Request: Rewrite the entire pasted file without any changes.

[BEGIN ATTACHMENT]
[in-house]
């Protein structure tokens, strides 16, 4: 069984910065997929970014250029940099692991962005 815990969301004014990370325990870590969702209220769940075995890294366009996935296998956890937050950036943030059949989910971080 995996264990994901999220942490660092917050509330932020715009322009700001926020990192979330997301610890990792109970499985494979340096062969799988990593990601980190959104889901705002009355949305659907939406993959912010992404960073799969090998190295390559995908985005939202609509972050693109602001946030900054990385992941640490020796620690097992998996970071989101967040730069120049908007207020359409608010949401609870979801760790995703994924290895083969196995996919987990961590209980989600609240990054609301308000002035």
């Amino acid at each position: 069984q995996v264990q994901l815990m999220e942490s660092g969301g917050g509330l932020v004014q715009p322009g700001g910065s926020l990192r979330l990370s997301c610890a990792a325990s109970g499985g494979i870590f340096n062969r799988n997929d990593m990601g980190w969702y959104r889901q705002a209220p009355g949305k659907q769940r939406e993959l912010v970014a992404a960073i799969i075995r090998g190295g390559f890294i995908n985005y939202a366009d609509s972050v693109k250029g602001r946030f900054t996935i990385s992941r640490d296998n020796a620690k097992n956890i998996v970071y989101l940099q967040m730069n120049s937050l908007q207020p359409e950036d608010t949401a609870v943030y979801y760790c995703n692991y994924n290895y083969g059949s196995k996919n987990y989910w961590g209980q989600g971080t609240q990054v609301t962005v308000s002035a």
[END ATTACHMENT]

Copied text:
[in-house]
């Protein structure tokens, strides 16, 4: 069984910065997929970014250029940099692991962005 815990969301004014990370325990870590969702209220769940075995890294366009996935296998956890937050950036943030059949989910971080 995996264990994901999220942490660092917050509330932020715009322009700001926020990192979330997301610890990792109970499985494979340096062969799988990593990601980190959104889901705002009355949305659907939406993959912010992404960073799969090998190295390559995908985005939202609509972050693109602001946030900054990385992941640490020796620690097992998996970071989101967040730069120049908007207020359409608010949401609870979801760790995703994924290895083969196995996919987990961590209980989600609240990054609301308000002035």
């Amino acid at each position: 069984q995996v264990q994901l815990m999220e942490s660092g969301g917050g509330l932020v004014q715009p322009g700001g910065s926020l990192r979330l990370s997301c610890a990792a325990s109970g499985g494979i870590f340096n062969r799988n997929d990593m990601g980190w969702y959104r889901q705002a209220p009355g949305k659907q769940r939406e993959l912010v970014a992404a960073i799969i075995r090998g190295g390559f890294i995908n985005y939202a366009d609509s972050v693109k250029g602001r946030f900054t996935i990385s992941r640490d296998n020796a620690k097992n956890i998996v970071y989101l940099q967040m730069n120049s937050l908007q207020p359409e950036d608010t949401a609870v943030y979801y760790c995703n692991y994924n290895y083969g059949s196995k996919n987990y989910w961590g209980q989600g971080t609240q990054v609301t962005v308000s002035a």